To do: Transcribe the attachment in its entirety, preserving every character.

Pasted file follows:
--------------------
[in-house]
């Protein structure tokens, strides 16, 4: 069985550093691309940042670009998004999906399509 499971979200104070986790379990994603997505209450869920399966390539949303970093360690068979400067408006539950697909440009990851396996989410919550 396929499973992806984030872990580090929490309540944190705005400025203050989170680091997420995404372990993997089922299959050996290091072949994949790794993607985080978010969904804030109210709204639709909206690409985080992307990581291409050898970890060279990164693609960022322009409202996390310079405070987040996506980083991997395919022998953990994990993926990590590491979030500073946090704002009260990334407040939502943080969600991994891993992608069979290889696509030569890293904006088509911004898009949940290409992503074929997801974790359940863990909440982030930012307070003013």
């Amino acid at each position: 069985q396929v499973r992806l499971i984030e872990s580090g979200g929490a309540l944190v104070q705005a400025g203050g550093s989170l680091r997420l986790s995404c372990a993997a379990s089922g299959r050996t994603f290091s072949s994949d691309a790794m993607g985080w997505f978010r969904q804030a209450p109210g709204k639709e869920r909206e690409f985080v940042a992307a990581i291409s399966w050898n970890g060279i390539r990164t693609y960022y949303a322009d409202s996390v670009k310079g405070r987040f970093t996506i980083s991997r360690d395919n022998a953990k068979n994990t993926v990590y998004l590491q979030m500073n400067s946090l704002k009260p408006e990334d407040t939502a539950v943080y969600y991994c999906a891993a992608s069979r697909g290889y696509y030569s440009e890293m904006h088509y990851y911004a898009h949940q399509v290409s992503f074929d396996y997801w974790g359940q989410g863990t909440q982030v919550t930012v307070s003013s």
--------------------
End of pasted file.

[in-house]
């Protein structure tokens, strides 16, 4: 069985550093691309940042670009998004999906399509 499971979200104070986790379990994603997505209450869920399966390539949303970093360690068979400067408006539950697909440009990851396996989410919550 396929499973992806984030872990580090929490309540944190705005400025203050989170680091997420995404372990993997089922299959050996290091072949994949790794993607985080978010969904804030109210709204639709909206690409985080992307990581291409050898970890060279990164693609960022322009409202996390310079405070987040996506980083991997395919022998953990994990993926990590590491979030500073946090704002009260990334407040939502943080969600991994891993992608069979290889696509030569890293904006088509911004898009949940290409992503074929997801974790359940863990909440982030930012307070003013």
């Amino acid at each position: 069985q396929v499973r992806l499971i984030e872990s580090g979200g929490a309540l944190v104070q705005a400025g203050g550093s989170l680091r997420l986790s995404c372990a993997a379990s089922g299959r050996t994603f290091s072949s994949d691309a790794m993607g985080w997505f978010r969904q804030a209450p109210g709204k639709e869920r909206e690409f985080v940042a992307a990581i291409s399966w050898n970890g060279i390539r990164t693609y960022y949303a322009d409202s996390v670009k310079g405070r987040f970093t996506i980083s991997r360690d395919n022998a953990k068979n994990t993926v990590y998004l590491q979030m500073n400067s946090l704002k009260p408006e990334d407040t939502a539950v943080y969600y991994c999906a891993a992608s069979r697909g290889y696509y030569s440009e890293m904006h088509y990851y911004a898009h949940q399509v290409s992503f074929d396996y997801w974790g359940q989410g863990t909440q982030v919550t930012v307070s003013s």